foreign exchange rate fluctuations on cash held in foreign currencies of $0.02
million, partially offset by cash provided by financing activities of $7.39
million.

Net cash used in operating activities of $21.36 million is comprised of the net
loss of $32.79 million for the period adjusted for non-cash items and for
changes in working capital items. Significant items not involving cash
were $1.68 million of depreciation and amortization of property, plant and
equipment, share-based compensation expense of $2.01 million, accretion of asset
retirement obligation of $0.90 million, unrealized foreign exchange gain of
$1.34 million, revision of asset retirement obligations of $0.45 million and
other non-cash expenses, primarily related to the fair market valuation of
investments of $0.26 million. Other items include a decrease in inventories of
$1.78 million, an increase in trade and other receivables of $0.68 million, an
increase in prepaid expenses and other assets of $6.59 million and a decrease in
accounts payable and accrued liabilities of $2.99 million.

Net cash used in investing activities was $12.14 million, which primarily
related to $0.71 million for the purchase of property, plant and equipment,
primarily for utilization in RE Carbonate production at the Mill, as well as
$11.44 million in purchases of marketable debt securities in order to realize
higher interest rates on the Company's excess cash.

Net cash provided by financing activities totaled $7.39 million consisting of
$7.89 million net proceeds from the issuance of shares under the Company's ATM
facility and cash received from exercise of stock options of $0.40 million,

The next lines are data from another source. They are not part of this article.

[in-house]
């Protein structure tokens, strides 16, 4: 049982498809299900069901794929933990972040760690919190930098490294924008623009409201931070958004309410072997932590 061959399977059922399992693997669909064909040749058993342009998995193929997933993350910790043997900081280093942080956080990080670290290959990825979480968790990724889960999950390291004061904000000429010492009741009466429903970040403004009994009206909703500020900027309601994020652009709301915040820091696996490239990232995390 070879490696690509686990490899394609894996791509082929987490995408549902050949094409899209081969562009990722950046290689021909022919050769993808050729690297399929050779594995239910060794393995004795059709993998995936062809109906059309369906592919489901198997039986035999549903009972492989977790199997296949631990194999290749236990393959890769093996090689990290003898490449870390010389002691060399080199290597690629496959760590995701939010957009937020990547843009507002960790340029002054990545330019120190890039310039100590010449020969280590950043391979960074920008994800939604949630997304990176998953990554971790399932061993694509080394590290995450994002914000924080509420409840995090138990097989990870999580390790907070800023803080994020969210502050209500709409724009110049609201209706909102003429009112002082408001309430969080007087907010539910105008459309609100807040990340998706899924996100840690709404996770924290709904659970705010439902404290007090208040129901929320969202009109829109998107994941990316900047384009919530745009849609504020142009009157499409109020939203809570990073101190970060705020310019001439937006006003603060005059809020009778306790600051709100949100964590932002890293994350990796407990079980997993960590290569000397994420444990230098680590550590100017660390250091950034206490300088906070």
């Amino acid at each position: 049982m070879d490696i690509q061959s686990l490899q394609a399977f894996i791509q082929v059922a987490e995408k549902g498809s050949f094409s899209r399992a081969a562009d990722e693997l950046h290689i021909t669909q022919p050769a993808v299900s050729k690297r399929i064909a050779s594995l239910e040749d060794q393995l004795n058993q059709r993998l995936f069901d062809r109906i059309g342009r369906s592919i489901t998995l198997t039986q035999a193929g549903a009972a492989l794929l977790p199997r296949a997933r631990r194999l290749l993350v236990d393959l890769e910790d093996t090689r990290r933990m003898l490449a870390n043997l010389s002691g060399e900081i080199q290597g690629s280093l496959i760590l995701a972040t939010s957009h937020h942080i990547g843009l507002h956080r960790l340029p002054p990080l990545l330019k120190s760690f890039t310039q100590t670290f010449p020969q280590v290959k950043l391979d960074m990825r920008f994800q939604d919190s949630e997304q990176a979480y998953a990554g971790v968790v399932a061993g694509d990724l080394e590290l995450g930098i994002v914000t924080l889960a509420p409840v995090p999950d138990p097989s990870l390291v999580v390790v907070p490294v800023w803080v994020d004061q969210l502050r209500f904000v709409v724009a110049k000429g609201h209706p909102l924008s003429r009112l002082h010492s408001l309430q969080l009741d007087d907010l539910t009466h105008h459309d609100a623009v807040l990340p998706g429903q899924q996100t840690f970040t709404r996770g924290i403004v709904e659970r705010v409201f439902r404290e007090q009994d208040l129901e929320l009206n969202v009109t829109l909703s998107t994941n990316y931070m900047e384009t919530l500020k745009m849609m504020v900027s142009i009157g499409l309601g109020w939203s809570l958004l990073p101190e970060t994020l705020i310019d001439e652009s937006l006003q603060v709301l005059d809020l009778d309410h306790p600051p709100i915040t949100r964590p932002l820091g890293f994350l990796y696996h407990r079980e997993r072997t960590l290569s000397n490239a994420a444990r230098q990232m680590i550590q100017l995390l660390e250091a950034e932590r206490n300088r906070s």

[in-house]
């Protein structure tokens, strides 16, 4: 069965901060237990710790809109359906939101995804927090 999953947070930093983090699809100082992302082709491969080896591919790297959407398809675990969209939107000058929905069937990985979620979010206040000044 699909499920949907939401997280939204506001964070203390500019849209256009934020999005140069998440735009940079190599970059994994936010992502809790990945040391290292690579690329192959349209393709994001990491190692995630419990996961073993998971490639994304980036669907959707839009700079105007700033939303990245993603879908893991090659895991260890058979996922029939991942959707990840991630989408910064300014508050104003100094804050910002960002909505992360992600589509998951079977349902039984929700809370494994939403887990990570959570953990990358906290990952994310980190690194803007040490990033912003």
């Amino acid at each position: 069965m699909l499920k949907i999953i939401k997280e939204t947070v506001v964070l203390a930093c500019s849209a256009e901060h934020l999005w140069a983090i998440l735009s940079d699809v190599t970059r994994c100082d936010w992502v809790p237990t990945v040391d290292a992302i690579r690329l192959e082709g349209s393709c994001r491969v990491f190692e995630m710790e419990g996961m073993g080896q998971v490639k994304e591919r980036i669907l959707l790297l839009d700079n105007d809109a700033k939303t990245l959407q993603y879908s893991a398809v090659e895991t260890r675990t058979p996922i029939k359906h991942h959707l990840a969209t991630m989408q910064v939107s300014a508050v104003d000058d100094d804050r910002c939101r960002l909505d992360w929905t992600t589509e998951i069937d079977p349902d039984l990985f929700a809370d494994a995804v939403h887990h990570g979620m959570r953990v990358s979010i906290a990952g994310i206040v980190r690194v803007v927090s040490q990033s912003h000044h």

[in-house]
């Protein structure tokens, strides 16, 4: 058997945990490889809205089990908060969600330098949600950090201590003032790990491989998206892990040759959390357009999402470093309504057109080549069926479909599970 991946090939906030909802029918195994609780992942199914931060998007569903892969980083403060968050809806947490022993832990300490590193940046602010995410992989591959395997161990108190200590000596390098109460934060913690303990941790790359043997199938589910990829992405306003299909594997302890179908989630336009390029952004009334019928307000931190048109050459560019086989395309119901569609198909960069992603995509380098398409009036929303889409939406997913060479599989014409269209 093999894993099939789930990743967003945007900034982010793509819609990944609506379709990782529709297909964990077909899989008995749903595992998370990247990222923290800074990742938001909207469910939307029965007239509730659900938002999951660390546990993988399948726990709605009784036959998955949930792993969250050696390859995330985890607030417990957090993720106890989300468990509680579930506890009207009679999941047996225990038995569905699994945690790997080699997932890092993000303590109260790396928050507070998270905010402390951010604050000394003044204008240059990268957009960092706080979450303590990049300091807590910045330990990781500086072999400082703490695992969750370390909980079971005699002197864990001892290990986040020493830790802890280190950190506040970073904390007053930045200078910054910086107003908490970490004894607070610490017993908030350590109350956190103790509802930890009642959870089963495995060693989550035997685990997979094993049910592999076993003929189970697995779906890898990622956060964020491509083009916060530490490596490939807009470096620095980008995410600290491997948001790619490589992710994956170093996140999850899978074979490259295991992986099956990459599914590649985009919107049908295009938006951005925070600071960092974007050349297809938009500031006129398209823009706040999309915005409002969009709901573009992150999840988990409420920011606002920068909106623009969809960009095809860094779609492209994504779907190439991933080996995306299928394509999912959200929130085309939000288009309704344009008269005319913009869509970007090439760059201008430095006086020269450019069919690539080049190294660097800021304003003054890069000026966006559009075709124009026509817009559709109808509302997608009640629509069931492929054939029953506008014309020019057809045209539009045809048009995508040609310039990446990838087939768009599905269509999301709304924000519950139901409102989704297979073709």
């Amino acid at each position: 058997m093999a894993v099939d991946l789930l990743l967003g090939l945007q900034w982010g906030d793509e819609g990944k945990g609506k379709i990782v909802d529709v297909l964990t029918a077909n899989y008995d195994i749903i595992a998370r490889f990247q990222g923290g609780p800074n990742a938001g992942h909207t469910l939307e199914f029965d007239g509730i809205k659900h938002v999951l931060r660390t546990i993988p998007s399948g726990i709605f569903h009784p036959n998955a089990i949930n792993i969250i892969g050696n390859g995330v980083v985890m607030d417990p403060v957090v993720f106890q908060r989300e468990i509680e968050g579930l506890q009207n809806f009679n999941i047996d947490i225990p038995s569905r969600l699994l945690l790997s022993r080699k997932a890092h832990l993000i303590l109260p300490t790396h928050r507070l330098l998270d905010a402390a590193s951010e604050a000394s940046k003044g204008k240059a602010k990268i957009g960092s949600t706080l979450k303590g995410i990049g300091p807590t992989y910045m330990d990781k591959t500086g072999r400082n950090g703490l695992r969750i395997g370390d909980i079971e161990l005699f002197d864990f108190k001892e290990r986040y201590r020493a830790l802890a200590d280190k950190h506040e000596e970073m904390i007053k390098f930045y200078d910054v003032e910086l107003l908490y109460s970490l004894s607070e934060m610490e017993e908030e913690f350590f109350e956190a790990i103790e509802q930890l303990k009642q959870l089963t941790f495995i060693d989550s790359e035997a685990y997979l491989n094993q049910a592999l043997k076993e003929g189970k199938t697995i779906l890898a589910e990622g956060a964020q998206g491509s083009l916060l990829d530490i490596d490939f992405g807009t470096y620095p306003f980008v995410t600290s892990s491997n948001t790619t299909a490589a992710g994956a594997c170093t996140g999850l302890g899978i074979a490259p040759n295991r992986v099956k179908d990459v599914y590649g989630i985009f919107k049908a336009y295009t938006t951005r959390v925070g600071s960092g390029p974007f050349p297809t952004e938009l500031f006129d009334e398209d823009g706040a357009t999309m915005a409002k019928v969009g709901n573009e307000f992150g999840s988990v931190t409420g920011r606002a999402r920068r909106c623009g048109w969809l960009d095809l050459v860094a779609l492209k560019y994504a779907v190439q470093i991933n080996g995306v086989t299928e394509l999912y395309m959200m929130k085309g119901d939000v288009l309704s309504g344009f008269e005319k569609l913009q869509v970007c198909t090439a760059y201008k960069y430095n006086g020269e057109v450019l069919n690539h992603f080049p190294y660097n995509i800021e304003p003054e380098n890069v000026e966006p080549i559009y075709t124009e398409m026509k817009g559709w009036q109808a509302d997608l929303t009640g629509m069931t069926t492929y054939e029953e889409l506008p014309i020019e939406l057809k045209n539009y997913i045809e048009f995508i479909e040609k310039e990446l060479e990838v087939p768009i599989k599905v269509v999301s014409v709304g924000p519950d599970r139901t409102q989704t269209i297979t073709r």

partially offset by $0.88 million cash paid to fund employee income tax
withholding due upon vesting of restricted stock units and $0.01 million cash
paid to settle and fund employee income tax withholding due upon exercise of
stock appreciation rights.

Six months are up June 30, 2021

Cash, cash equivalents and restricted cash were $99.86 million at June 30, 2021,
compared to $40.99 million at December 31, 2020. The increase of $58.87 million
was due primarily to cash provided by financing activities of $72.16 million,
cash provided by investing activities of $1.80 million, and the impact of
foreign exchange rate fluctuations on cash held in foreign currencies of $1.41
million, offset by cash used in operating activities of $16.50 million.

Net cash used in operating activities of $16.50 million is comprised of the net
loss of $21.70 million for the period adjusted for non-cash items and for
changes in working capital items. Significant items not involving cash
were $1.56 million of depreciation and amortization of property, plant and
equipment, share-based compensation expense of $1.19 million, a $7.05 million
change in warrant liabilities and accretion of asset retirement obligation of
$0.67 million, offset by unrealized foreign exchange gain of $1.60 million,
other non-cash expenses of $1.58 million and a revision of asset retirement
obligations of $0.04 million. Other items include an increase in inventories of
$1.64 million, a decrease in accounts payable and accrued liabilities of $0.19
million, an increase in prepaid expenses and other assets of $0.18 million and
an increase in trade and other receivables of $0.05 million.

Net cash provided by investing activities was $1.80 million comprised of $2.55
million cash received from maturities of marketable securities partially offset
by $0.76 million cash used for the purchase of property, plant and equipment.

Net cash provided by financing activities totaled $72.16 million consisting of
$67.10 million net proceeds from the issuance of shares under the Company's ATM
facility, cash received from exercise of stock options of $1.46 million, cash
received from exercise of warrants of $4.08 million, and $0.23 million cash
received from non-controlling interest partially offset by $0.66 million cash
paid to fund employee income tax withholding due upon vesting of restricted
stock units and $0.05 million cash paid to settle and fund employee income tax
withholding due upon exercise of stock appreciation rights.